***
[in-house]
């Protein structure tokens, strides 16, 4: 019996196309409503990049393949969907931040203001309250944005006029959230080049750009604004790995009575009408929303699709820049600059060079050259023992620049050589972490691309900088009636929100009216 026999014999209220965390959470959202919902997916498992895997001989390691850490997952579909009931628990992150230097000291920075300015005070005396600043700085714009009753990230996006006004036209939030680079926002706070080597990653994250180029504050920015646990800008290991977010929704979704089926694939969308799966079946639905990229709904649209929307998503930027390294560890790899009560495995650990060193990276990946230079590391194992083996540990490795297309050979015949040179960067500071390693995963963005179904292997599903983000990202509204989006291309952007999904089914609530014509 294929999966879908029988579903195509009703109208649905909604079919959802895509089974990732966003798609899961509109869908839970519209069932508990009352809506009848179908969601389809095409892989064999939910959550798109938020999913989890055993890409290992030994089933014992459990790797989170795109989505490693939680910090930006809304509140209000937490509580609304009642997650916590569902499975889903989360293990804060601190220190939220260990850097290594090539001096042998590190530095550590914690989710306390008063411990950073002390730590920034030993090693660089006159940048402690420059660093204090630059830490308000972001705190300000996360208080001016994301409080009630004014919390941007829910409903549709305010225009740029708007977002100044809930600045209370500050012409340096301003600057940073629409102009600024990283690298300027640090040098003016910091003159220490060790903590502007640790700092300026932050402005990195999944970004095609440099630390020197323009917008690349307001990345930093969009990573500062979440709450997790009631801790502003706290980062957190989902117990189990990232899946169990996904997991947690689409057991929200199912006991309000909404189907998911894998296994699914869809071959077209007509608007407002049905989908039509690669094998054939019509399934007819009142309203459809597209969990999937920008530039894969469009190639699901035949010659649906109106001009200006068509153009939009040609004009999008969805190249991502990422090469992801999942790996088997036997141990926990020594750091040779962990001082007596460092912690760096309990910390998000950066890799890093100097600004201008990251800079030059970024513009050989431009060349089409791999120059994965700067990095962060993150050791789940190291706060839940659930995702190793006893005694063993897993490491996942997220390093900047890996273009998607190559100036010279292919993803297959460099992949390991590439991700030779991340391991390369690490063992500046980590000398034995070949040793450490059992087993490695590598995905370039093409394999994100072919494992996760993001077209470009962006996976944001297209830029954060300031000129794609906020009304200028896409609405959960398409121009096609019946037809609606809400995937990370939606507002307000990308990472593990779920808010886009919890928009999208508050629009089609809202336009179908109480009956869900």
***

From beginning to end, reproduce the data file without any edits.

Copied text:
[in-house]
């Protein structure tokens, strides 16, 4: 019996196309409503990049393949969907931040203001309250944005006029959230080049750009604004790995009575009408929303699709820049600059060079050259023992620049050589972490691309900088009636929100009216 026999014999209220965390959470959202919902997916498992895997001989390691850490997952579909009931628990992150230097000291920075300015005070005396600043700085714009009753990230996006006004036209939030680079926002706070080597990653994250180029504050920015646990800008290991977010929704979704089926694939969308799966079946639905990229709904649209929307998503930027390294560890790899009560495995650990060193990276990946230079590391194992083996540990490795297309050979015949040179960067500071390693995963963005179904292997599903983000990202509204989006291309952007999904089914609530014509 294929999966879908029988579903195509009703109208649905909604079919959802895509089974990732966003798609899961509109869908839970519209069932508990009352809506009848179908969601389809095409892989064999939910959550798109938020999913989890055993890409290992030994089933014992459990790797989170795109989505490693939680910090930006809304509140209000937490509580609304009642997650916590569902499975889903989360293990804060601190220190939220260990850097290594090539001096042998590190530095550590914690989710306390008063411990950073002390730590920034030993090693660089006159940048402690420059660093204090630059830490308000972001705190300000996360208080001016994301409080009630004014919390941007829910409903549709305010225009740029708007977002100044809930600045209370500050012409340096301003600057940073629409102009600024990283690298300027640090040098003016910091003159220490060790903590502007640790700092300026932050402005990195999944970004095609440099630390020197323009917008690349307001990345930093969009990573500062979440709450997790009631801790502003706290980062957190989902117990189990990232899946169990996904997991947690689409057991929200199912006991309000909404189907998911894998296994699914869809071959077209007509608007407002049905989908039509690669094998054939019509399934007819009142309203459809597209969990999937920008530039894969469009190639699901035949010659649906109106001009200006068509153009939009040609004009999008969805190249991502990422090469992801999942790996088997036997141990926990020594750091040779962990001082007596460092912690760096309990910390998000950066890799890093100097600004201008990251800079030059970024513009050989431009060349089409791999120059994965700067990095962060993150050791789940190291706060839940659930995702190793006893005694063993897993490491996942997220390093900047890996273009998607190559100036010279292919993803297959460099992949390991590439991700030779991340391991390369690490063992500046980590000398034995070949040793450490059992087993490695590598995905370039093409394999994100072919494992996760993001077209470009962006996976944001297209830029954060300031000129794609906020009304200028896409609405959960398409121009096609019946037809609606809400995937990370939606507002307000990308990472593990779920808010886009919890928009999208508050629009089609809202336009179908109480009956869900």